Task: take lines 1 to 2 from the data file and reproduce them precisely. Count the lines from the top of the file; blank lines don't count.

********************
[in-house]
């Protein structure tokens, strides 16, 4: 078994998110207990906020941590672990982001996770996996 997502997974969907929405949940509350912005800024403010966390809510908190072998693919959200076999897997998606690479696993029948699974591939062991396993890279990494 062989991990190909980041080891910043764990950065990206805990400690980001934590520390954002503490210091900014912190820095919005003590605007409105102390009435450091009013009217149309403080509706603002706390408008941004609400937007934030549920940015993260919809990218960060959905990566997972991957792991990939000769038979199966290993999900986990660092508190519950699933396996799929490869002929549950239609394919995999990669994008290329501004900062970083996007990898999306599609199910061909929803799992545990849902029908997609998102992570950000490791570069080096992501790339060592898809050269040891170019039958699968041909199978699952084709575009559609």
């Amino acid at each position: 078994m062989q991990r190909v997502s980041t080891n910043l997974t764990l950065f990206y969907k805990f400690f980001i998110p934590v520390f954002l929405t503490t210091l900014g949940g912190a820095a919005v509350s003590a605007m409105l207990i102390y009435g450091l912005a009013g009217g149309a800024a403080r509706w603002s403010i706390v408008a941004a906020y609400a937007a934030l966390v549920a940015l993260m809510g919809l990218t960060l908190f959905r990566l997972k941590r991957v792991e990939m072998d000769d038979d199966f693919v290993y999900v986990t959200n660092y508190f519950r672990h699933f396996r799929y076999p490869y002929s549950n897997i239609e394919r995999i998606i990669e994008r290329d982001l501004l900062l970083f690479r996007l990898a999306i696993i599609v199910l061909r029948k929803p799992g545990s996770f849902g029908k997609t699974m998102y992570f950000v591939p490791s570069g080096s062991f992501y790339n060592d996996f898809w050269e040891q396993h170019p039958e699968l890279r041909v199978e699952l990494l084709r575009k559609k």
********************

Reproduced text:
[in-house]
């Protein structure tokens, strides 16, 4: 078994998110207990906020941590672990982001996770996996 997502997974969907929405949940509350912005800024403010966390809510908190072998693919959200076999897997998606690479696993029948699974591939062991396993890279990494 062989991990190909980041080891910043764990950065990206805990400690980001934590520390954002503490210091900014912190820095919005003590605007409105102390009435450091009013009217149309403080509706603002706390408008941004609400937007934030549920940015993260919809990218960060959905990566997972991957792991990939000769038979199966290993999900986990660092508190519950699933396996799929490869002929549950239609394919995999990669994008290329501004900062970083996007990898999306599609199910061909929803799992545990849902029908997609998102992570950000490791570069080096992501790339060592898809050269040891170019039958699968041909199978699952084709575009559609």